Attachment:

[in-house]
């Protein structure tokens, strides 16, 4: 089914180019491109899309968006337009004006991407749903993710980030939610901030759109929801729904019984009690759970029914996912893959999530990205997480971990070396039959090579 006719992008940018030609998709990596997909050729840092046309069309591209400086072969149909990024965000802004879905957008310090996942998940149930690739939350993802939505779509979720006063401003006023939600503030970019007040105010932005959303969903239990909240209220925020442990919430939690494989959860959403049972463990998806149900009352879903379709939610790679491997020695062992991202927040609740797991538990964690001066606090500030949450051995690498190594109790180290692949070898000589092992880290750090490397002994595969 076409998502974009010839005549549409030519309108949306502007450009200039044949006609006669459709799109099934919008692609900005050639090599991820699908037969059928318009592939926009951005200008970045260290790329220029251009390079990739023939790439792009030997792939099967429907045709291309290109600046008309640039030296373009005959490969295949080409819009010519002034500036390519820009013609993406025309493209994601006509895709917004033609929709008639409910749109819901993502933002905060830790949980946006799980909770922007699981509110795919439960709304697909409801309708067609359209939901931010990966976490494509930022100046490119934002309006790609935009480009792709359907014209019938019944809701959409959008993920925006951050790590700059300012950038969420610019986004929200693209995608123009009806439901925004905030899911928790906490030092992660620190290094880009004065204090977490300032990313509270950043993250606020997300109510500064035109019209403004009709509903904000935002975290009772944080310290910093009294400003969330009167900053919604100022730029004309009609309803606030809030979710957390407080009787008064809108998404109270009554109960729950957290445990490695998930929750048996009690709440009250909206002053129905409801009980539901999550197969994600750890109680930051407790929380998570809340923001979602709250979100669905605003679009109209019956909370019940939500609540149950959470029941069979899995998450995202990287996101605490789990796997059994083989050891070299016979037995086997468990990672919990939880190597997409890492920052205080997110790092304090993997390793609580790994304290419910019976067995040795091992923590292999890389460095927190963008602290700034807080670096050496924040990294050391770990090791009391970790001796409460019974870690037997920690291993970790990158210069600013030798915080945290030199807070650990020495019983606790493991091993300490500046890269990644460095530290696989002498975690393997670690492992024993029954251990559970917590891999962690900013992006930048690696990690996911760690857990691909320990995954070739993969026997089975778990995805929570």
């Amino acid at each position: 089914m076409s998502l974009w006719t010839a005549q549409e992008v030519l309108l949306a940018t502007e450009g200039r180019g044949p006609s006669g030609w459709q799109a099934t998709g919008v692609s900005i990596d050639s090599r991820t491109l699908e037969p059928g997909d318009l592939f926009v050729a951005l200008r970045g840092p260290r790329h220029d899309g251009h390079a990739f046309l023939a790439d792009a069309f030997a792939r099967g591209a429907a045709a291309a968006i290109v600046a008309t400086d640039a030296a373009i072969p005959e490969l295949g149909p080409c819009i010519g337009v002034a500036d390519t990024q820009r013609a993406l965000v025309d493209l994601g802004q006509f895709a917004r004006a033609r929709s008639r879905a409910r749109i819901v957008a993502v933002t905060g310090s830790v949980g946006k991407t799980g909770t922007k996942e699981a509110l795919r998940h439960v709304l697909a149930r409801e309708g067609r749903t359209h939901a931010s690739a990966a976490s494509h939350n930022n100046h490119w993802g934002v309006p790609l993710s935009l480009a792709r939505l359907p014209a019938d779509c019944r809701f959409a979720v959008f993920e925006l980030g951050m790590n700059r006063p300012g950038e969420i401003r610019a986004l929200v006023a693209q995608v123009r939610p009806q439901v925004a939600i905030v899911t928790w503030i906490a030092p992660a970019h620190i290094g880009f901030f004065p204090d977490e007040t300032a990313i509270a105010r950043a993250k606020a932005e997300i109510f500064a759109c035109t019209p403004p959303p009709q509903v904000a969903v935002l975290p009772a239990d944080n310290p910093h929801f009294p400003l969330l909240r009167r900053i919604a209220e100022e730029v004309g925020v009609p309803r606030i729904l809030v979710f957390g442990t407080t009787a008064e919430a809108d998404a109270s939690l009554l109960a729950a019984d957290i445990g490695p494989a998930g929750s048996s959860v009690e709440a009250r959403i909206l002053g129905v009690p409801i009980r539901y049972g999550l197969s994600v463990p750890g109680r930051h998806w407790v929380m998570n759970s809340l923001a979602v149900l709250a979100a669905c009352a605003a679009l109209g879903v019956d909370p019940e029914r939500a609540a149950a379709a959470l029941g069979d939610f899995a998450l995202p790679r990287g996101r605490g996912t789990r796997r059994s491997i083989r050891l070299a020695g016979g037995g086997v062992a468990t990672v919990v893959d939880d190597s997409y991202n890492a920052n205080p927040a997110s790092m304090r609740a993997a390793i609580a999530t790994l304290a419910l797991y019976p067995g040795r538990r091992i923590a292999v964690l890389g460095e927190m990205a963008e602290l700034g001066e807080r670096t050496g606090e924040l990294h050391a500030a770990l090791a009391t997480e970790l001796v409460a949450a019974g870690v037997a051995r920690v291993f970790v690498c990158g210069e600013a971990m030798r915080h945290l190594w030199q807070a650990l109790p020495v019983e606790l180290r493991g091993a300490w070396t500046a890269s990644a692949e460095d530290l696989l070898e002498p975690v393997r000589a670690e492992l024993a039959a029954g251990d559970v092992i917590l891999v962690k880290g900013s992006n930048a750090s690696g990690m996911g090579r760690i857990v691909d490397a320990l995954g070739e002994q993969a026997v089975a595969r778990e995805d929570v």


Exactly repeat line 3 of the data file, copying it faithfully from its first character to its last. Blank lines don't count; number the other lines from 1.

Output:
């Amino acid at each position: 089914m076409s998502l974009w006719t010839a005549q549409e992008v030519l309108l949306a940018t502007e450009g200039r180019g044949p006609s006669g030609w459709q799109a099934t998709g919008v692609s900005i990596d050639s090599r991820t491109l699908e037969p059928g997909d318009l592939f926009v050729a951005l200008r970045g840092p260290r790329h220029d899309g251009h390079a990739f046309l023939a790439d792009a069309f030997a792939r099967g591209a429907a045709a291309a968006i290109v600046a008309t400086d640039a030296a373009i072969p005959e490969l295949g149909p080409c819009i010519g337009v002034a500036d390519t990024q820009r013609a993406l965000v025309d493209l994601g802004q006509f895709a917004r004006a033609r929709s008639r879905a409910r749109i819901v957008a993502v933002t905060g310090s830790v949980g946006k991407t799980g909770t922007k996942e699981a509110l795919r998940h439960v709304l697909a149930r409801e309708g067609r749903t359209h939901a931010s690739a990966a976490s494509h939350n930022n100046h490119w993802g934002v309006p790609l993710s935009l480009a792709r939505l359907p014209a019938d779509c019944r809701f959409a979720v959008f993920e925006l980030g951050m790590n700059r006063p300012g950038e969420i401003r610019a986004l929200v006023a693209q995608v123009r939610p009806q439901v925004a939600i905030v899911t928790w503030i906490a030092p992660a970019h620190i290094g880009f901030f004065p204090d977490e007040t300032a990313i509270a105010r950043a993250k606020a932005e997300i109510f500064a759109c035109t019209p403004p959303p009709q509903v904000a969903v935002l975290p009772a239990d944080n310290p910093h929801f009294p400003l969330l909240r009167r900053i919604a209220e100022e730029v004309g925020v009609p309803r606030i729904l809030v979710f957390g442990t407080t009787a008064e919430a809108d998404a109270s939690l009554l109960a729950a019984d957290i445990g490695p494989a998930g929750s048996s959860v009690e709440a009250r959403i909206l002053g129905v009690p409801i009980r539901y049972g999550l197969s994600v463990p750890g109680r930051h998806w407790v929380m998570n759970s809340l923001a979602v149900l709250a979100a669905c009352a605003a679009l109209g879903v019956d909370p019940e029914r939500a609540a149950a379709a959470l029941g069979d939610f899995a998450l995202p790679r990287g996101r605490g996912t789990r796997r059994s491997i083989r050891l070299a020695g016979g037995g086997v062992a468990t990672v919990v893959d939880d190597s997409y991202n890492a920052n205080p927040a997110s790092m304090r609740a993997a390793i609580a999530t790994l304290a419910l797991y019976p067995g040795r538990r091992i923590a292999v964690l890389g460095e927190m990205a963008e602290l700034g001066e807080r670096t050496g606090e924040l990294h050391a500030a770990l090791a009391t997480e970790l001796v409460a949450a019974g870690v037997a051995r920690v291993f970790v690498c990158g210069e600013a971990m030798r915080h945290l190594w030199q807070a650990l109790p020495v019983e606790l180290r493991g091993a300490w070396t500046a890269s990644a692949e460095d530290l696989l070898e002498p975690v393997r000589a670690e492992l024993a039959a029954g251990d559970v092992i917590l891999v962690k880290g900013s992006n930048a750090s690696g990690m996911g090579r760690i857990v691909d490397a320990l995954g070739e002994q993969a026997v089975a595969r778990e995805d929570v």